It has what looks to be an immaculate dial, a really nice sharp case - with a matching condition caseback to accompany it - and of course that original well worn down crown that you know I love so much on these. The only thing we can’t ascertain is the state of the movement, and the watch is not shown running.
However, parts for the 57GS calibers are plentiful and cheap, and whatever the state of the movement, it wouldn’t be too challenging to get it back up and running (if needs be).
The auction is scheduled to close in a little under 8 hours from my sending out this newsletter. I’ll start the stopwatch when I hit the “publish” button - let’s see how long it stays up for!
It’s not a vintage Grand Seiko, but I like it
To the best of my recollection, this is the first time that an example of 2013’s recreation of the 44GS in 18K gold has ever turned up in an open auction on Yahoo Japan (by “open”, what I mean is that there was no minimum starting bid - this auction started at 1 Yen).
Just 70 pieces of SBGW044 were ever created, and in the rare instances that one does come to the market, they are usually to be found at one of the pawn shops, and listed on Rakuten and/or Yahoo Japan Auctions at a high minimum bid or BiN price.
Currently, there is another example of this reference listed on both Rakuten and Yahoo with a dealer in Nagoya at a price of 2.6 million Yen, and last year an example of the white gold 44GS recreation SBGW043 sold at a dealer in Tokyo for 2.2 million Yen.
Of all the recreations that Grand Seiko have issued over the years, 2013’s of the 44GS are unquestionably my favourites. Unlike with the first Grand Seiko, the 44GS has only been “recreated” on that one occasion (SBGW047 in steel, SBGW043 in white gold, SBGW044 as seen here in yellow gold, and SBGW046 in rose gold), to celebrate Seiko’s 100th year of watchmaking.
Given the emphasis in the modern marketing material on how the current “44GS” case is a “modern reinterpretation” for a “new age”, I suspect we won’t be seeing any more true recreations in the future.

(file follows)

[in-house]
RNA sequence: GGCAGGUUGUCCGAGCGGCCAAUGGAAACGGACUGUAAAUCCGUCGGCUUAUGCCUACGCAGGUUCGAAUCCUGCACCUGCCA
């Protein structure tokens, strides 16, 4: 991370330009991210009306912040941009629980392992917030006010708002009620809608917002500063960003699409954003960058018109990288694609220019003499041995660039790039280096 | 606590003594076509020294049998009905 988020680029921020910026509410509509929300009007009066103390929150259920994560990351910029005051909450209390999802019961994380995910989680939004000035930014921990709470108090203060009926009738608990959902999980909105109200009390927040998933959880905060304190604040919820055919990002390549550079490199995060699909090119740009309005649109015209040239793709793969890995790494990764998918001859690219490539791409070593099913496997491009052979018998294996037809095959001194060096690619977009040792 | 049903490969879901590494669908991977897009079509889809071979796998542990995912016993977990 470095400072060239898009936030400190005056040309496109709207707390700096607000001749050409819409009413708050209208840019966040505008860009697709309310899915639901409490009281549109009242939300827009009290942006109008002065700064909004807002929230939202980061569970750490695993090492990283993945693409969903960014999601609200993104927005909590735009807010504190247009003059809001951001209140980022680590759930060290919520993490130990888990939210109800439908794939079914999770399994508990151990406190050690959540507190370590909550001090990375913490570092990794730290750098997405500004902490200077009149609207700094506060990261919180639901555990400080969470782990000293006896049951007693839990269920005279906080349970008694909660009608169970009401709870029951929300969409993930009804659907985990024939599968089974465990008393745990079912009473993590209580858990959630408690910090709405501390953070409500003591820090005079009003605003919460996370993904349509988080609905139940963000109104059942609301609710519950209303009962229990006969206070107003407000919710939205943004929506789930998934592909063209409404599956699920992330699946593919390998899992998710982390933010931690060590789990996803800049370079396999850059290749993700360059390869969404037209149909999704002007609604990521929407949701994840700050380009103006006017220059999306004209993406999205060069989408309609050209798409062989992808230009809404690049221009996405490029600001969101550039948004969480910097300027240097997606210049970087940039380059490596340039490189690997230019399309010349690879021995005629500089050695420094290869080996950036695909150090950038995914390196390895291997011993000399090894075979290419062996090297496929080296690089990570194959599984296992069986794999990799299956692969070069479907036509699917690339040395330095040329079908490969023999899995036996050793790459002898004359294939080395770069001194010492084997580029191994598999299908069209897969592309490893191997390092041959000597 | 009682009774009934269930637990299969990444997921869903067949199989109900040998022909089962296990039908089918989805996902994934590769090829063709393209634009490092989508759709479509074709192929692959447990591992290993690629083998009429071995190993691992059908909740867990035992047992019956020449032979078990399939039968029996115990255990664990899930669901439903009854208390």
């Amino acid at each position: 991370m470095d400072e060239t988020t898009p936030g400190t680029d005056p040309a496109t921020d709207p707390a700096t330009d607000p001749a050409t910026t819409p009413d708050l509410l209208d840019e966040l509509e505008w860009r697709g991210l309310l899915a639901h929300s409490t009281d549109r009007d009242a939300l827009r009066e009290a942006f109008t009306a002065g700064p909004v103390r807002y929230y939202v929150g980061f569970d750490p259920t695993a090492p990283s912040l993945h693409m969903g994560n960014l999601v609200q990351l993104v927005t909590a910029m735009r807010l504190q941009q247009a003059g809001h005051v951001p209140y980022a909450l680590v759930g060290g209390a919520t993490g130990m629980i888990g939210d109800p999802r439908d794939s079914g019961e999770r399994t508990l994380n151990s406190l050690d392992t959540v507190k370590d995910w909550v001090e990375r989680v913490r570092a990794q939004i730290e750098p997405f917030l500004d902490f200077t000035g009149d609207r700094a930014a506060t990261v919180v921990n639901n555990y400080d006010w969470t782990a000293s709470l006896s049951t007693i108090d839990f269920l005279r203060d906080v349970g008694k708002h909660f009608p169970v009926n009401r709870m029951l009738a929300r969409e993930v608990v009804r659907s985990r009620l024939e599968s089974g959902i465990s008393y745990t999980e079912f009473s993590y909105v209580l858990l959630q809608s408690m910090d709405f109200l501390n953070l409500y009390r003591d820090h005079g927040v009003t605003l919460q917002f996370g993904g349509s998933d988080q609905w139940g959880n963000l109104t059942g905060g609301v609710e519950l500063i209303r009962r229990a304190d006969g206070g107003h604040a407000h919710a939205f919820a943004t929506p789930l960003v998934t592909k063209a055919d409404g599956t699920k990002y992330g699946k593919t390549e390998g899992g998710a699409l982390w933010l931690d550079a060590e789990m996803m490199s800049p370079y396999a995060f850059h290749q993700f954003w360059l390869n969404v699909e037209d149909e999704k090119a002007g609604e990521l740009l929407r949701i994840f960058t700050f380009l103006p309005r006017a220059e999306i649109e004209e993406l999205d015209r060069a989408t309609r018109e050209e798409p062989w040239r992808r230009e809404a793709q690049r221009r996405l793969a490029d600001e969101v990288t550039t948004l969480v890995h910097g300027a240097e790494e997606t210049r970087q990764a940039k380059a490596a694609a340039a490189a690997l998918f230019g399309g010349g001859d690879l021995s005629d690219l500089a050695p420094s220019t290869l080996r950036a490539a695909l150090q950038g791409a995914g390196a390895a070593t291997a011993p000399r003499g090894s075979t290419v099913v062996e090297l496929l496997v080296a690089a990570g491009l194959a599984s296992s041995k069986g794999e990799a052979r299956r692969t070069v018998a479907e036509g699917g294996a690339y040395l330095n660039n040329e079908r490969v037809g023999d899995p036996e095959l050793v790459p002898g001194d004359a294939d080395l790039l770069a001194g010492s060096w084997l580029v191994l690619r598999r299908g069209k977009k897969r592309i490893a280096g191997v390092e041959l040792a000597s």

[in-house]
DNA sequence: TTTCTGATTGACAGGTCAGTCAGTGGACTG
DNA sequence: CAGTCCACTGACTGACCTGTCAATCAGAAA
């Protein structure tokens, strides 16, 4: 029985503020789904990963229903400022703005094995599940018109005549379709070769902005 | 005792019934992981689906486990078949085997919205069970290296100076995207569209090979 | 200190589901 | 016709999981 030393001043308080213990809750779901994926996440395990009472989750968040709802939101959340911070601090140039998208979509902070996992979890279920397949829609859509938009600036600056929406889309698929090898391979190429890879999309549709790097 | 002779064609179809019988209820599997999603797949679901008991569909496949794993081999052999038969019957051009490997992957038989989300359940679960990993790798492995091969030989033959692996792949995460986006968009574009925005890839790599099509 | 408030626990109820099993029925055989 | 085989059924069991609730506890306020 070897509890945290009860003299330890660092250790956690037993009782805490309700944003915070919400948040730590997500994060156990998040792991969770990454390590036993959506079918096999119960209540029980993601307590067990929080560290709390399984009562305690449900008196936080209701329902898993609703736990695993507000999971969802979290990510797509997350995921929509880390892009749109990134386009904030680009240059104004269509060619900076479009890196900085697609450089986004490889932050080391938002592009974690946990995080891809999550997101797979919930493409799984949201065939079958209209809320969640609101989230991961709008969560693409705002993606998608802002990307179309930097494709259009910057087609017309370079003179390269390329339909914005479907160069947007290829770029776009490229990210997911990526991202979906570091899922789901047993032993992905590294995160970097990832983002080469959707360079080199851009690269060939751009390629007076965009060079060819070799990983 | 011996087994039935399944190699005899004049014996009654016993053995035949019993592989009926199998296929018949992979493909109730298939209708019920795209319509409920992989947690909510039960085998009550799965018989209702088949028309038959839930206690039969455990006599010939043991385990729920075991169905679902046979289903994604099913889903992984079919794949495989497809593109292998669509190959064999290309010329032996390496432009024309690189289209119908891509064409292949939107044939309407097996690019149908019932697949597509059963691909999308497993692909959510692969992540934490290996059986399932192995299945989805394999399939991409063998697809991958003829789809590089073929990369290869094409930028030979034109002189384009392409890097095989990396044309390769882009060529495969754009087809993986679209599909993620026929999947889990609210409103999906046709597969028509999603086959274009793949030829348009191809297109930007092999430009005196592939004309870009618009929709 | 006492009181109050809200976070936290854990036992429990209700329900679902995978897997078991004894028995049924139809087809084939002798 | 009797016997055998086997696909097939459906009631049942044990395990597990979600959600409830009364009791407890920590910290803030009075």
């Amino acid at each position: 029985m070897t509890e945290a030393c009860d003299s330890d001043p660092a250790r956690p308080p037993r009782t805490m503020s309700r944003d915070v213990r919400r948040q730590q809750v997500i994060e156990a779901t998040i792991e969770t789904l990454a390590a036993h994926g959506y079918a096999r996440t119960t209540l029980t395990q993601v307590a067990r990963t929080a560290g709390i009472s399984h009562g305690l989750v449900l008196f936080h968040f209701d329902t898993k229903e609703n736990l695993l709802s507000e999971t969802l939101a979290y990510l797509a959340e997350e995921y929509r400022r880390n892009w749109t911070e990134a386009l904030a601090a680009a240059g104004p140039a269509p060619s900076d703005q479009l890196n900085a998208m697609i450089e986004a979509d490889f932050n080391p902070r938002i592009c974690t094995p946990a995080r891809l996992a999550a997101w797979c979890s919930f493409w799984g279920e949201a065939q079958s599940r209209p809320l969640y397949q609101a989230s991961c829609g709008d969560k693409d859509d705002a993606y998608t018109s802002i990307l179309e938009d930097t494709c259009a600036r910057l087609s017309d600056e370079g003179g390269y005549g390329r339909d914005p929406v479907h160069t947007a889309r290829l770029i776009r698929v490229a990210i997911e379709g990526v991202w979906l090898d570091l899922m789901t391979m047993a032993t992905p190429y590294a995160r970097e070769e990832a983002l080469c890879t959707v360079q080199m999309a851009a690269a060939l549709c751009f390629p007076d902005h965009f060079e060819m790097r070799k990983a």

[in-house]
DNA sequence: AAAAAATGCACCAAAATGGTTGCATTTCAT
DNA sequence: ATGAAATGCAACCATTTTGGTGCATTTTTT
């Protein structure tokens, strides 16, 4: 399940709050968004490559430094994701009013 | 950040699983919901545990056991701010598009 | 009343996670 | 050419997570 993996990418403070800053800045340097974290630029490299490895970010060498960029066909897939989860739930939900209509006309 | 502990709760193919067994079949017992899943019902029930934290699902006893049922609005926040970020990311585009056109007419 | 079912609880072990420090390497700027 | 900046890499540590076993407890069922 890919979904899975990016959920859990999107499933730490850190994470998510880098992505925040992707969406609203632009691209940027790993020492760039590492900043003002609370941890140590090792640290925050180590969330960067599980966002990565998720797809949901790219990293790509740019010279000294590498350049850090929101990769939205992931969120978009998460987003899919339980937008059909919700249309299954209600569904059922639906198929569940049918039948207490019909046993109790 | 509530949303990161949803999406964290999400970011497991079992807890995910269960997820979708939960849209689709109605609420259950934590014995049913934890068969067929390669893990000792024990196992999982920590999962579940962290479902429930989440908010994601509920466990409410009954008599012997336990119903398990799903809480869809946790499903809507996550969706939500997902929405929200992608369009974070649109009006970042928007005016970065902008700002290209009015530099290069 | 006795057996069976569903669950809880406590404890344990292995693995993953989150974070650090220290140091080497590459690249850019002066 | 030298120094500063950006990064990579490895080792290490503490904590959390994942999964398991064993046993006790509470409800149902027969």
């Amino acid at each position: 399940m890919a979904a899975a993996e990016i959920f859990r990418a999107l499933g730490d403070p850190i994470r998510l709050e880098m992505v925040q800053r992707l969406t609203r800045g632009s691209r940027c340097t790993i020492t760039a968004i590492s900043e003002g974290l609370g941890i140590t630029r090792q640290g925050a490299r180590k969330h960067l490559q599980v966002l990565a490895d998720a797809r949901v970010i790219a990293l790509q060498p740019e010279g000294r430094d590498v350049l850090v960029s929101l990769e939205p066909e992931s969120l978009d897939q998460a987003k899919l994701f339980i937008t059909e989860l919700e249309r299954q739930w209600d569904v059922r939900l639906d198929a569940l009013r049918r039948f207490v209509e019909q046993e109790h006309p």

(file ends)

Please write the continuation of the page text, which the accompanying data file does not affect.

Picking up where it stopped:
Don’t be put off by that apparent dial flaw in the first image. Subsequent photos show that it’s just a reflection - the watch looks to be in superb condition, and is complete with box and papers and even the commemorative swing tag.
References in the current range with 18K gold cases start at $19,000 (for SBGK006) and go all the way up to $49,000 (for SLGA008). $19K is pretty much the price of the SBGW044 in Nagoya, so there is little chance that this will hammer for anything approaching that.
Personally I would take this watch over any of the modern 18K gold pieces. If you’ve got deep pockets and are interested in this one, the best of luck to you! When thinking of how much to chase it, do note that examples of the stainless steel SBGW047 - of which there were ten times as many produced - are now knocking on the door of 1 million yen, and at launch, the 18K gold recreations were priced at more than 3x that of the steel.
Unsurprisingly our “friend” is back with another of his favourite re-done dials, although the printing on this one isn’t exactly the same as the one featured last week. That one sold for over 200,000 Yen - as long as people keep buying these, he’s going to keep pumping them out.
Be very careful if you’re in the market for a 44GS as there are now some examples of watches with pretty good redone dials turning up.
This is not one of those though, and should be easily spotted now as a poor redial by anyone who is a regular reader of this newsletter.
Obvious re-dial here, which is a shame because the rest of the watch looks good.
Absolutely no idea exactly what this started out as!
Based on the quality of the print of the “Chronometer” text on this one, I’d say that whoever is doing these has really upped their game.
There are plenty of other tells though - the most obvious being the incorrect dial code, which I have no doubt will be corrected at some point now I’ve highlighted it.
As for the rest? I won’t be sharing those.
Redone coloured dial summary
As usual, I close with the usual reminder to steer clear of any vintage Grand Seikos with coloured dials similar to the above. This is not a comprehensive photo - there are many references that get this “treatment”, and several listings typically appear every week.
This week we have another new colour released which is attracting a lot of interest - I guess if you are into this kind of thing, it does have some appeal!
See you all next week - and don’t forget, if you see a vintage Grand Seiko from any source that you are contemplating purchasing, and would like me to have a look over it for you, please don’t hesitate to get in touch.
the Grand Seiko guy is a reader-supported publication. To receive new posts and support my work, consider becoming a free or paid subscriber.